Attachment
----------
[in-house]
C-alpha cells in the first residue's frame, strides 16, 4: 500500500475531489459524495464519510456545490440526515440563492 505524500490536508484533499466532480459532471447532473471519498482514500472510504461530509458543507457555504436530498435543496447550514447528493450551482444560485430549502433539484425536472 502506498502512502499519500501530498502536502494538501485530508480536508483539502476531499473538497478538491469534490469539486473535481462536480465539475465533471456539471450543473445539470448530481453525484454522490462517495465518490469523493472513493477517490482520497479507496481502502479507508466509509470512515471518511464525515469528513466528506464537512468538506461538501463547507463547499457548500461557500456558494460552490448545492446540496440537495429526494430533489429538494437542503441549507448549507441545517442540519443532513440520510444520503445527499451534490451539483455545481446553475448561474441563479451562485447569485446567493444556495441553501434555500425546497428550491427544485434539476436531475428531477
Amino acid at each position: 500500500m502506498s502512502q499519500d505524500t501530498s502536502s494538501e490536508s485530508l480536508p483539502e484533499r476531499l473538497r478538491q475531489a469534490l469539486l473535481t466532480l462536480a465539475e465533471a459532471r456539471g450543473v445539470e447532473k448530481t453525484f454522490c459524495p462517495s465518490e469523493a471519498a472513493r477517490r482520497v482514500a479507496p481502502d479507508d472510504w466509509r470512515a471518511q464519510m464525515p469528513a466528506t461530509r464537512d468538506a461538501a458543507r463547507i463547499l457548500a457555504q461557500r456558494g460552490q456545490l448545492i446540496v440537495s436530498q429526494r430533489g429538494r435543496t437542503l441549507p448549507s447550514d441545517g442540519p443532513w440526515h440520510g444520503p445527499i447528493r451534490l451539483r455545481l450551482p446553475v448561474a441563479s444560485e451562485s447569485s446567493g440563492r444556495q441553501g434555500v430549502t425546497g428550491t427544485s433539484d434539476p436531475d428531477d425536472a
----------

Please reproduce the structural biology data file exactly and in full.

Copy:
[in-house]
C-alpha cells in the first residue's frame, strides 16, 4: 500500500475531489459524495464519510456545490440526515440563492 505524500490536508484533499466532480459532471447532473471519498482514500472510504461530509458543507457555504436530498435543496447550514447528493450551482444560485430549502433539484425536472 502506498502512502499519500501530498502536502494538501485530508480536508483539502476531499473538497478538491469534490469539486473535481462536480465539475465533471456539471450543473445539470448530481453525484454522490462517495465518490469523493472513493477517490482520497479507496481502502479507508466509509470512515471518511464525515469528513466528506464537512468538506461538501463547507463547499457548500461557500456558494460552490448545492446540496440537495429526494430533489429538494437542503441549507448549507441545517442540519443532513440520510444520503445527499451534490451539483455545481446553475448561474441563479451562485447569485446567493444556495441553501434555500425546497428550491427544485434539476436531475428531477
Amino acid at each position: 500500500m502506498s502512502q499519500d505524500t501530498s502536502s494538501e490536508s485530508l480536508p483539502e484533499r476531499l473538497r478538491q475531489a469534490l469539486l473535481t466532480l462536480a465539475e465533471a459532471r456539471g450543473v445539470e447532473k448530481t453525484f454522490c459524495p462517495s465518490e469523493a471519498a472513493r477517490r482520497v482514500a479507496p481502502d479507508d472510504w466509509r470512515a471518511q464519510m464525515p469528513a466528506t461530509r464537512d468538506a461538501a458543507r463547507i463547499l457548500a457555504q461557500r456558494g460552490q456545490l448545492i446540496v440537495s436530498q429526494r430533489g429538494r435543496t437542503l441549507p448549507s447550514d441545517g442540519p443532513w440526515h440520510g444520503p445527499i447528493r451534490l451539483r455545481l450551482p446553475v448561474a441563479s444560485e451562485s447569485s446567493g440563492r444556495q441553501g434555500v430549502t425546497g428550491t427544485s433539484d434539476p436531475d428531477d425536472a